There are sometimes needs to run 32-bit VMware guest images on a 64-bit host. This is possible, for example in VMware Workstation 15 Player. The out-of-the-box behavior, however, is that the Player passes trough the CPU information more or less as such. The result is that the guest sees a x86_64 processor, not a x86 processor. Frequently this detection is made by reading the CPUID 29th feature bit for so-called “long mode” (see: https://en.wikipedia.org/wiki/CPUID#EAX=80000001h:_Extended_Processor_Info_and_Feature_Bits ). As this is seen by the guest, it might think it needs to run 64-bit image (Player does not force this, it is a decision of the image itself). The long mode bit seen from Linux /proc/cpuinfo :
UPDATE 2022-04-23: It seems WhatsApp has broken this functionality with its recent updates. Rest is kept for posterity.
We have arrived to the last part of our ESXi WhatsApp saga. This blog post will tell a very cumbersome way of authorizing WhatsApp Web clients so you can enjoy the benefits of the application with you preferred computer and browser. Follow on!
This post is the last part (so far) in the 3-part series:
I am one of those people who are perfectly fine with old style dumb 3G phones. But unfortunately some people are reluctant to communicate nowadays with regular phone calls, SMS or IRC, so I basically need to keep Android at hand for running WhatsApp.
Recently I found a way to run Android x86 7.1 on VMware ESXi 6.7. After a lot of teeth grinding, I was able to get WhatsApp running inside it. And after enormous test and debug efforts, I was even able to authorize WhatsApp Web clients. But with a lot of hoop-running. Extremely lot.
I chose Android x86 7.1 because it seems to be working completely for my desired purposes without (much) graphical glitches. For example 8.1 has horrible glitches which actually make many parts of initial setup widgets invisible 😀 . I chose VMware ESXi 6.7 as host because it is of the most stable main branch of the hypervisor. Host hardware is Intel NUC8i7HVK with 32GB RAM.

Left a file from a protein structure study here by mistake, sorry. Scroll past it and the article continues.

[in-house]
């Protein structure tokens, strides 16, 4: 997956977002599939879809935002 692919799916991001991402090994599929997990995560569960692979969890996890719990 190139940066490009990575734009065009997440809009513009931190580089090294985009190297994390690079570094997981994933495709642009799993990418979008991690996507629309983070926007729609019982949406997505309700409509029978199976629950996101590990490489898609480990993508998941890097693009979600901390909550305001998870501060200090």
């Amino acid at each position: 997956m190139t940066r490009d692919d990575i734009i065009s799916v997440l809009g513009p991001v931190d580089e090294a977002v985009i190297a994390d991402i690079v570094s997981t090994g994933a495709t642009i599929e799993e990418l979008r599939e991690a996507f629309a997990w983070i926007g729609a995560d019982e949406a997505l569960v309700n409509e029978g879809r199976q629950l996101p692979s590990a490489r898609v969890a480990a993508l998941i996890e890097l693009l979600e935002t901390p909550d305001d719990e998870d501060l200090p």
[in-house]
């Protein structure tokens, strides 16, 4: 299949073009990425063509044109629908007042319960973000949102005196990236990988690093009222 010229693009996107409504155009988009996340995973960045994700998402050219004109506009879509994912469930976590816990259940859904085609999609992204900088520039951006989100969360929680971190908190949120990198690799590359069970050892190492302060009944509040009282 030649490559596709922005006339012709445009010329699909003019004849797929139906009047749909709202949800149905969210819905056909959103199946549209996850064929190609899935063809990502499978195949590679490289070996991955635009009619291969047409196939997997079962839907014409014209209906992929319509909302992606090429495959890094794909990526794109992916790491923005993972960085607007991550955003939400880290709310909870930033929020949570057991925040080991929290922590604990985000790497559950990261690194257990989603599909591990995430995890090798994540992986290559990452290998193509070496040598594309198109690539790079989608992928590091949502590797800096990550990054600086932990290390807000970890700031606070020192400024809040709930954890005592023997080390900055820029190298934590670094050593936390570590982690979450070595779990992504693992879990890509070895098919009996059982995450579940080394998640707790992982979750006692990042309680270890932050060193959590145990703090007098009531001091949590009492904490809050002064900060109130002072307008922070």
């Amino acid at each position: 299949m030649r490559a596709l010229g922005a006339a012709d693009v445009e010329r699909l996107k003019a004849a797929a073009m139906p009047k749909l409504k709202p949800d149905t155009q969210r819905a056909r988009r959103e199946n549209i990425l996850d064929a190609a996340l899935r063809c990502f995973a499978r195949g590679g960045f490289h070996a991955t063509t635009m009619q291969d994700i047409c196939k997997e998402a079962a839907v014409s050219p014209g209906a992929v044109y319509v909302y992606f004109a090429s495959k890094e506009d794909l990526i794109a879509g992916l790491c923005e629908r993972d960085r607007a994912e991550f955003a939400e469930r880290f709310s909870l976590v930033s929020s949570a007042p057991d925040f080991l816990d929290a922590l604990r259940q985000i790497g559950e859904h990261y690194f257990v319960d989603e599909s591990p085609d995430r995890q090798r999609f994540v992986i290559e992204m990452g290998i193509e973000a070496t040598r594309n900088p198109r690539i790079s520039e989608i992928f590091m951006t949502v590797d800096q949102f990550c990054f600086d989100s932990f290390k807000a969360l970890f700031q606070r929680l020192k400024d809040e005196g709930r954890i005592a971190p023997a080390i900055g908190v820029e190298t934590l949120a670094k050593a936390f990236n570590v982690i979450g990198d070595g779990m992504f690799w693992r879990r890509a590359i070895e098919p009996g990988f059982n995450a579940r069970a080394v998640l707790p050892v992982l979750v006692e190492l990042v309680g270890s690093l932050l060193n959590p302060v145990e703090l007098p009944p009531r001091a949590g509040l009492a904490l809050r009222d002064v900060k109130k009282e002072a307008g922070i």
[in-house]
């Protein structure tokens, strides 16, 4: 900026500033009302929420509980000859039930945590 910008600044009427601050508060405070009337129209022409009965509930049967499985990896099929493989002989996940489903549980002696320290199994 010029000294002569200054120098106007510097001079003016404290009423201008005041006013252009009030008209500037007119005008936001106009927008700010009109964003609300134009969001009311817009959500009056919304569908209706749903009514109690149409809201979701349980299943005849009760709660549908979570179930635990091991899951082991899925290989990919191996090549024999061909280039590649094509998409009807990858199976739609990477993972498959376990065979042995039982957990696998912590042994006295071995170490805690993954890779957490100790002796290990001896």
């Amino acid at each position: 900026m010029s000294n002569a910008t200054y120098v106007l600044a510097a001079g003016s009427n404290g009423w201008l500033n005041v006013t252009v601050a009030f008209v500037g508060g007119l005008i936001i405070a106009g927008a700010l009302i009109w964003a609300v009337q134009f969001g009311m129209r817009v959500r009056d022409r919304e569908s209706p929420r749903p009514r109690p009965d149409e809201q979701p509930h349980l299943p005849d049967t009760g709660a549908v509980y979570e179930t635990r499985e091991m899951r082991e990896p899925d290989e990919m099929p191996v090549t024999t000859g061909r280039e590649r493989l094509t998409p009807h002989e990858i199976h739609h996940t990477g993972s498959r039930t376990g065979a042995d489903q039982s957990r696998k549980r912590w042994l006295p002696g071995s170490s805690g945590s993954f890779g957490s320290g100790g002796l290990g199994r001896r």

This is the list of articles of the whole operation (split due to big amount of screenshots):
Recently I discovered I was running out of resources on my old VMware ESXi host, a Lenovo Thinkpad X201. Because of some security concerns I don’t keep swap enabled. Therefore I need lots of real RAM on the host machine. I also prefer small form factor (as the earlier laptop is).
After a while googling around I came across Zotac Zbox ID90. It’s one of those small form factor PC’s. Relevant specs are: CPU: Intel Core i7 3770T; Chipset: Intel H61 Express; Maximum memory: 16GB. Looks sufficient, I thought. There were, however 2 concerns. I had no idea whether the on-board LAN chips were compatible with ESXi 5.5.0. One would think that if the chipset was from Intel, it would include Intel LAN chips, right? Right? Another issue was support for Intel VT-d technology. There was no way to determine this from the specs provided. I tried asking Zotac support, but they were unable to assist. I don’t blame them, since the only real-world way to determine setup support is to actually install ESXi and see if DirectPath I/O is supported. I decided to take my chances and order Zbox ID90.